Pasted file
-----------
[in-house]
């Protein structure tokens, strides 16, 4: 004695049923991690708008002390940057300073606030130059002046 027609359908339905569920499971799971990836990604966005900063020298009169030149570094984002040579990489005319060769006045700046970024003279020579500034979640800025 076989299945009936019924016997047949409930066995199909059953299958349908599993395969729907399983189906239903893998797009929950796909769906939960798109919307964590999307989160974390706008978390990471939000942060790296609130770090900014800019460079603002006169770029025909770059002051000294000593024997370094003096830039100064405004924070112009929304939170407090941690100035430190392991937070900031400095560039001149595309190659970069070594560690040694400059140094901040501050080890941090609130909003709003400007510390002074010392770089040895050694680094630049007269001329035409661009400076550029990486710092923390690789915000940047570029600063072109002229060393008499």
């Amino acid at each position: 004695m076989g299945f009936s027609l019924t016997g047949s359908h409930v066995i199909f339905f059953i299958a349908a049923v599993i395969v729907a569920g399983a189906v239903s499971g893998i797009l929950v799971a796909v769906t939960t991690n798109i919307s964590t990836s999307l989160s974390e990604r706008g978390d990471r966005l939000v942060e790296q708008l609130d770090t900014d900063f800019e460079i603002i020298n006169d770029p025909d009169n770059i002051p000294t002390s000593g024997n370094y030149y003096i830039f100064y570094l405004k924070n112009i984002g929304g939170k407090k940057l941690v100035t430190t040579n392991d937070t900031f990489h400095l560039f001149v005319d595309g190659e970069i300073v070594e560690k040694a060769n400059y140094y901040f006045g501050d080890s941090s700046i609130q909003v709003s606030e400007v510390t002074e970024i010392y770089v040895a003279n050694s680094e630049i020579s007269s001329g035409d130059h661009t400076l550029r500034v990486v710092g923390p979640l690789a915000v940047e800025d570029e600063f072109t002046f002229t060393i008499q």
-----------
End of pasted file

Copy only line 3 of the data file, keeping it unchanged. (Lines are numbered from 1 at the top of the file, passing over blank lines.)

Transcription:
């Amino acid at each position: 004695m076989g299945f009936s027609l019924t016997g047949s359908h409930v066995i199909f339905f059953i299958a349908a049923v599993i395969v729907a569920g399983a189906v239903s499971g893998i797009l929950v799971a796909v769906t939960t991690n798109i919307s964590t990836s999307l989160s974390e990604r706008g978390d990471r966005l939000v942060e790296q708008l609130d770090t900014d900063f800019e460079i603002i020298n006169d770029p025909d009169n770059i002051p000294t002390s000593g024997n370094y030149y003096i830039f100064y570094l405004k924070n112009i984002g929304g939170k407090k940057l941690v100035t430190t040579n392991d937070t900031f990489h400095l560039f001149v005319d595309g190659e970069i300073v070594e560690k040694a060769n400059y140094y901040f006045g501050d080890s941090s700046i609130q909003v709003s606030e400007v510390t002074e970024i010392y770089v040895a003279n050694s680094e630049i020579s007269s001329g035409d130059h661009t400076l550029r500034v990486v710092g923390p979640l690789a915000v940047e800025d570029e600063f072109t002046f002229t060393i008499q």